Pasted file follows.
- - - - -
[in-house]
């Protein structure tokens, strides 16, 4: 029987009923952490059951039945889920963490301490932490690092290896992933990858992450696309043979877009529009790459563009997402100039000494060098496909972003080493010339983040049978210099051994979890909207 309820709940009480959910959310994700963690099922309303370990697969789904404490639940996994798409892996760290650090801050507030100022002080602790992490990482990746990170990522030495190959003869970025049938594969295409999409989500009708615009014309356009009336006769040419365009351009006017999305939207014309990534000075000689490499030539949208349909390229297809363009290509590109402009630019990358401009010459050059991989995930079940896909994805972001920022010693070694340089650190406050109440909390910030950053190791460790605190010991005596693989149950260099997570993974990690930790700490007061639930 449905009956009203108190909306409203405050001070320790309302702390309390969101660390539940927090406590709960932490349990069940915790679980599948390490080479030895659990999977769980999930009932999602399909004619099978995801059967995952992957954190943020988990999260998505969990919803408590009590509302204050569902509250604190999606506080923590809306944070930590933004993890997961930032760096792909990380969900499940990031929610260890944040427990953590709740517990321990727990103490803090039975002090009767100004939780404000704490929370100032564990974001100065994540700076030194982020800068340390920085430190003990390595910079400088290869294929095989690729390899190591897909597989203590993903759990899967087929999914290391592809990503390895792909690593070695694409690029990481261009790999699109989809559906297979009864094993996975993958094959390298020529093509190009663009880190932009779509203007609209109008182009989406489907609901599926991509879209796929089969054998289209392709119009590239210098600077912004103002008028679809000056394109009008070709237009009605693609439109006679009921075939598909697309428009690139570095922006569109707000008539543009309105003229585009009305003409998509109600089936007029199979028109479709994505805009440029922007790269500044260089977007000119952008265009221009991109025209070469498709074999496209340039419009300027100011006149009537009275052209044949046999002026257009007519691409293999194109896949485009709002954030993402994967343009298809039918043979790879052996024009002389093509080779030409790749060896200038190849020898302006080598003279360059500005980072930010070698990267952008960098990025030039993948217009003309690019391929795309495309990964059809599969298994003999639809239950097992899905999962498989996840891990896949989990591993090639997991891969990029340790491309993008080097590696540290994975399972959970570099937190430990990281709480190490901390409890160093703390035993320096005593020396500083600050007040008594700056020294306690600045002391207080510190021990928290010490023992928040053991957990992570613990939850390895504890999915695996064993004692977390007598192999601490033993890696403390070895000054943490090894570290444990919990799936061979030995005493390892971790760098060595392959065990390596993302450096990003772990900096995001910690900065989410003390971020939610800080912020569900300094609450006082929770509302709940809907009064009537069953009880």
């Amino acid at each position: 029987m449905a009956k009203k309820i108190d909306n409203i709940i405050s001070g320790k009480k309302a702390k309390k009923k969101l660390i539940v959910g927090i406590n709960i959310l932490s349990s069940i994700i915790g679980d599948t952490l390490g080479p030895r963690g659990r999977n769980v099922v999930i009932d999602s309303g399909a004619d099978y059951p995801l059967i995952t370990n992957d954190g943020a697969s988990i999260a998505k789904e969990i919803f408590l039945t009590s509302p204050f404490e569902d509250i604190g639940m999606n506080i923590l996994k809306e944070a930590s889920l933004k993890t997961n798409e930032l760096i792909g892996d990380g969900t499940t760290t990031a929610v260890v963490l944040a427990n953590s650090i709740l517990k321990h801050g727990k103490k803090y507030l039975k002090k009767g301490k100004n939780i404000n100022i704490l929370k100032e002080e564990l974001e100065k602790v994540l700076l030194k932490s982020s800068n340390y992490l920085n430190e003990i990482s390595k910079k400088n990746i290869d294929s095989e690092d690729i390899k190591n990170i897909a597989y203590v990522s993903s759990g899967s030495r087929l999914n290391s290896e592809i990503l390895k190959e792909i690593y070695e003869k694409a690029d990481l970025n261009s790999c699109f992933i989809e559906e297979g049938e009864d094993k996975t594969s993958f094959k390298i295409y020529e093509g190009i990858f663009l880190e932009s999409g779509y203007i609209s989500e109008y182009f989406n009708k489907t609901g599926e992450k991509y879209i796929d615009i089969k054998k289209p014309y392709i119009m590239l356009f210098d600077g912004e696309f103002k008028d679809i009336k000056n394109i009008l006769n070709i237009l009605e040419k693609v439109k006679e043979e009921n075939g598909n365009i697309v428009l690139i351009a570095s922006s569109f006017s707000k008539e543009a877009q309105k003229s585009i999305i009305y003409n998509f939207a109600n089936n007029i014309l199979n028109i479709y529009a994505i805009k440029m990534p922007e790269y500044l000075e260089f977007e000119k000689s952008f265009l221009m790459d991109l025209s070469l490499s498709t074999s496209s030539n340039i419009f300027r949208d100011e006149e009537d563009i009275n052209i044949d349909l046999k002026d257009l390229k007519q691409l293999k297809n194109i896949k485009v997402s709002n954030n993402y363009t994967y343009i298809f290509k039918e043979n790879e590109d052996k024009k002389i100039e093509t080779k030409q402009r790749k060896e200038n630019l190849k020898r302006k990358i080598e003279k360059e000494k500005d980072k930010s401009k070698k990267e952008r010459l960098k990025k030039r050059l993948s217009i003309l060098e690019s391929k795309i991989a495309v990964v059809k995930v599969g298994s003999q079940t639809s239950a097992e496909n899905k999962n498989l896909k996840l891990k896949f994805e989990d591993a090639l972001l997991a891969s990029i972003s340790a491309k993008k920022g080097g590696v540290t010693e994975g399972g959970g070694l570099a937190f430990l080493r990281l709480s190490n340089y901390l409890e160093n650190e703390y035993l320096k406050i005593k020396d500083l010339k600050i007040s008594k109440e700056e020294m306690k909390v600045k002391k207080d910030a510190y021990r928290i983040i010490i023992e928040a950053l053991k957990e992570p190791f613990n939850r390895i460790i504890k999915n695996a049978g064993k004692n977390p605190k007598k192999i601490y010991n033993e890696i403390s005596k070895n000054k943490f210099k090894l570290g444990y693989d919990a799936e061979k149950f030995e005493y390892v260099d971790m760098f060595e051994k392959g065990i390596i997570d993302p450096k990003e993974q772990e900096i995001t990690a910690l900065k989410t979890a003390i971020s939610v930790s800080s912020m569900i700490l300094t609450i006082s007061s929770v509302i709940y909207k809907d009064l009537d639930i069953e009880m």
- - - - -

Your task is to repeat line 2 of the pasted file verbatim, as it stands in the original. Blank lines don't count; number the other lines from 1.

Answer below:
């Protein structure tokens, strides 16, 4: 029987009923952490059951039945889920963490301490932490690092290896992933990858992450696309043979877009529009790459563009997402100039000494060098496909972003080493010339983040049978210099051994979890909207 309820709940009480959910959310994700963690099922309303370990697969789904404490639940996994798409892996760290650090801050507030100022002080602790992490990482990746990170990522030495190959003869970025049938594969295409999409989500009708615009014309356009009336006769040419365009351009006017999305939207014309990534000075000689490499030539949208349909390229297809363009290509590109402009630019990358401009010459050059991989995930079940896909994805972001920022010693070694340089650190406050109440909390910030950053190791460790605190010991005596693989149950260099997570993974990690930790700490007061639930 449905009956009203108190909306409203405050001070320790309302702390309390969101660390539940927090406590709960932490349990069940915790679980599948390490080479030895659990999977769980999930009932999602399909004619099978995801059967995952992957954190943020988990999260998505969990919803408590009590509302204050569902509250604190999606506080923590809306944070930590933004993890997961930032760096792909990380969900499940990031929610260890944040427990953590709740517990321990727990103490803090039975002090009767100004939780404000704490929370100032564990974001100065994540700076030194982020800068340390920085430190003990390595910079400088290869294929095989690729390899190591897909597989203590993903759990899967087929999914290391592809990503390895792909690593070695694409690029990481261009790999699109989809559906297979009864094993996975993958094959390298020529093509190009663009880190932009779509203007609209109008182009989406489907609901599926991509879209796929089969054998289209392709119009590239210098600077912004103002008028679809000056394109009008070709237009009605693609439109006679009921075939598909697309428009690139570095922006569109707000008539543009309105003229585009009305003409998509109600089936007029199979028109479709994505805009440029922007790269500044260089977007000119952008265009221009991109025209070469498709074999496209340039419009300027100011006149009537009275052209044949046999002026257009007519691409293999194109896949485009709002954030993402994967343009298809039918043979790879052996024009002389093509080779030409790749060896200038190849020898302006080598003279360059500005980072930010070698990267952008960098990025030039993948217009003309690019391929795309495309990964059809599969298994003999639809239950097992899905999962498989996840891990896949989990591993090639997991891969990029340790491309993008080097590696540290994975399972959970570099937190430990990281709480190490901390409890160093703390035993320096005593020396500083600050007040008594700056020294306690600045002391207080510190021990928290010490023992928040053991957990992570613990939850390895504890999915695996064993004692977390007598192999601490033993890696403390070895000054943490090894570290444990919990799936061979030995005493390892971790760098060595392959065990390596993302450096990003772990900096995001910690900065989410003390971020939610800080912020569900300094609450006082929770509302709940809907009064009537069953009880």